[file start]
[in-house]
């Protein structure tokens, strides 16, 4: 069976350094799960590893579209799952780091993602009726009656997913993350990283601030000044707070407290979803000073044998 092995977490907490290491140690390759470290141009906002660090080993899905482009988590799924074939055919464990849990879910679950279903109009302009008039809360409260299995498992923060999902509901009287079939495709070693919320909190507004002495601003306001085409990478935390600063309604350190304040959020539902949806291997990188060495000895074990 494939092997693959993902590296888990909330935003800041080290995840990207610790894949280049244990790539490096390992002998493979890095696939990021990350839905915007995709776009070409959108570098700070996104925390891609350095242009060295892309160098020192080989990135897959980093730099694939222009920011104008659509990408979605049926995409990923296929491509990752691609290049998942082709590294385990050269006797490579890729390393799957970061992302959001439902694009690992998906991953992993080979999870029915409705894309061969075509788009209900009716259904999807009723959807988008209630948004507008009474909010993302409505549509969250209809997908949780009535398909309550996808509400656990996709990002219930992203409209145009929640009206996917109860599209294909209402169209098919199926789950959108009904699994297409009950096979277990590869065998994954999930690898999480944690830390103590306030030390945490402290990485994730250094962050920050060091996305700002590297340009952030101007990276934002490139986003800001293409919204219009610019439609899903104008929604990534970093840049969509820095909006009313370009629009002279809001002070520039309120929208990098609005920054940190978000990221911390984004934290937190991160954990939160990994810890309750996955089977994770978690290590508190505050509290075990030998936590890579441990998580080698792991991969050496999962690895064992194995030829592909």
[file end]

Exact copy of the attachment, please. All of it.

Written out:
[in-house]
């Protein structure tokens, strides 16, 4: 069976350094799960590893579209799952780091993602009726009656997913993350990283601030000044707070407290979803000073044998 092995977490907490290491140690390759470290141009906002660090080993899905482009988590799924074939055919464990849990879910679950279903109009302009008039809360409260299995498992923060999902509901009287079939495709070693919320909190507004002495601003306001085409990478935390600063309604350190304040959020539902949806291997990188060495000895074990 494939092997693959993902590296888990909330935003800041080290995840990207610790894949280049244990790539490096390992002998493979890095696939990021990350839905915007995709776009070409959108570098700070996104925390891609350095242009060295892309160098020192080989990135897959980093730099694939222009920011104008659509990408979605049926995409990923296929491509990752691609290049998942082709590294385990050269006797490579890729390393799957970061992302959001439902694009690992998906991953992993080979999870029915409705894309061969075509788009209900009716259904999807009723959807988008209630948004507008009474909010993302409505549509969250209809997908949780009535398909309550996808509400656990996709990002219930992203409209145009929640009206996917109860599209294909209402169209098919199926789950959108009904699994297409009950096979277990590869065998994954999930690898999480944690830390103590306030030390945490402290990485994730250094962050920050060091996305700002590297340009952030101007990276934002490139986003800001293409919204219009610019439609899903104008929604990534970093840049969509820095909006009313370009629009002279809001002070520039309120929208990098609005920054940190978000990221911390984004934290937190991160954990939160990994810890309750996955089977994770978690290590508190505050509290075990030998936590890579441990998580080698792991991969050496999962690895064992194995030829592909």